Christianity & the Environment

"In the beginning, God created the Heavens and the Earth. And the Earth was without form and void, and the Spirit of God moved across the face of the waters. And God spoke saying, 'Let there be light', and it was so" (Gen. 1:1-2). Thus begins Genesis, the first book of the Bible. From there, God gives form to the world and universe in a series of deliberate and loving acts of Will that shape all there is and give it purpose, and when all is finished, "the Lord God looked over all that he had made, and behold, it was very good. Thus, the Bible begins with the story of God's deliberate and loving act of creation, which gives purpose and meaning to all that is, affirming its goodness and its right to exist in His eyes.

It is a central tenet of Christianity, and Judaism before it, that the universe was created by God out of love and for a purpose, that it reflects His essential nature, and that it is fundamentally good in it's own right. This theme is developed throughout the Bible, where we are told that the image of God can be seen in all that is. We are told to have "dominion" over the Earth and all its creatures - to "rule over" them (Gen. 1:28). The Hebrew used here for "rule over" is the word radah, which in the Hebrew literature of the time meant literally "to rule over" or have power over (the word is used only 12 times in the entire Old Testament). Neither the associated noun or verb carried with them the idea of domination, and when used in regard to mandated rulers of Israel both carried with them the context of husbanding or nurturing, the way one would tend a garden or "rule" over beloved children (the context of Gen 1 regarding dominion over a "very good" creation given to us by God is clearly this sort of radah).

Throughout the Old Testament, the meaning of radah is always driven by context, and never involves harsh rule unless describing a circumstance condemned by God. The kings who had radah over the nation of Israel had a mandate of responsibility more than power—those they ruled over were to be cared for, the way Christ cared for the church he ruled over even to the point of giving His life for her, and they were held accountable by God as His servants for the well being of their subjects. The context of Gen. 1 suggests that radah over God's creation carries the same mandate. Though we are to take control of the Earth and use its bounty for our needs (to "subdue" it, in the language of Gen. 1:28), it has a meaning and purpose apart from its utility to us, and is to be treated accordingly - lovingly and responsibly, as God's gift. The idea of "dominion" as "domination" - bringing something under foot and enslaving it, simply to satisfy our own needs or selfish wants without any larger responsibilities - is not taught in the Bible, but instead infiltrated church doctrine during the last two centuries, mainly due to the rise laissez faire and utilitarian philosophies during the Industrial Age. The belief that nature is separate from us - nothing more than mere raw material to be controlled for our ends only rather than the garden in which God has placed us to live out our existence and be a part of - was a central tenet of such philosophies, and the idea that nature was to dominated for profit only followed directly. Though such ideas have grown popular in some segments of the Evangelical church today in conjunction with the rise of neo-conservatism and its associated materialism, they are contrary to Biblical tradition and have a separate history.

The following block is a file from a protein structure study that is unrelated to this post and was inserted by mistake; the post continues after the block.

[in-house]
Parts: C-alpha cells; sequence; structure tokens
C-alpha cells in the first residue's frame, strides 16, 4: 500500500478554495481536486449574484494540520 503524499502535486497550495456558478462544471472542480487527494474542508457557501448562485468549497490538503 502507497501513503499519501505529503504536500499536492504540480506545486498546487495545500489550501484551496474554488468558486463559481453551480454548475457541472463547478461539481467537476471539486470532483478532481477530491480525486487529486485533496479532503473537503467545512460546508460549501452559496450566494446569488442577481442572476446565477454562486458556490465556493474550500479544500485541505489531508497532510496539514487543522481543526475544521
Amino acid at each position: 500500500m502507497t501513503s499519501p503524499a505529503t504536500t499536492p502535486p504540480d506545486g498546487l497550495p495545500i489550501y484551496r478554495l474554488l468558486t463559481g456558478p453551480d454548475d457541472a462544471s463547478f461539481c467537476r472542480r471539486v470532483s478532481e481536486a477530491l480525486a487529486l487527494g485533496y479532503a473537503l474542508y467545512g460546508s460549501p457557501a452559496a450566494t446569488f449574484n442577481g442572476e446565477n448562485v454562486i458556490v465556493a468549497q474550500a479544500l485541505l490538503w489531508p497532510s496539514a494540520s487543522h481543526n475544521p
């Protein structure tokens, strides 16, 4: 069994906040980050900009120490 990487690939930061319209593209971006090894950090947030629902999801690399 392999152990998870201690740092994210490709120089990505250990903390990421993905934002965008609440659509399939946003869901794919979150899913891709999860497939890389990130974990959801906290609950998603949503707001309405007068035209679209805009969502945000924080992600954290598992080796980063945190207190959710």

An attitude of respect, spiritual gratitude and responsible, sustainable use of the Earth's natural treasures is thus fundamental to a Biblical worldview. In this regard, the church has been an active and powerful voice for the protection of the natural world. Numerous papal bulls and formal church position statements have demanded that society face realities like global warming, loss of biodiversity, and environmental justice around the world. Evangelical organizations like Target Earth and the Evangelical Environmental Network have fought faithfully for environmentally sound policy and tirelessly worked to educate the general public about the relevant scientific and spiritual issues involved. Such communities make up the bulk of the Christian community today.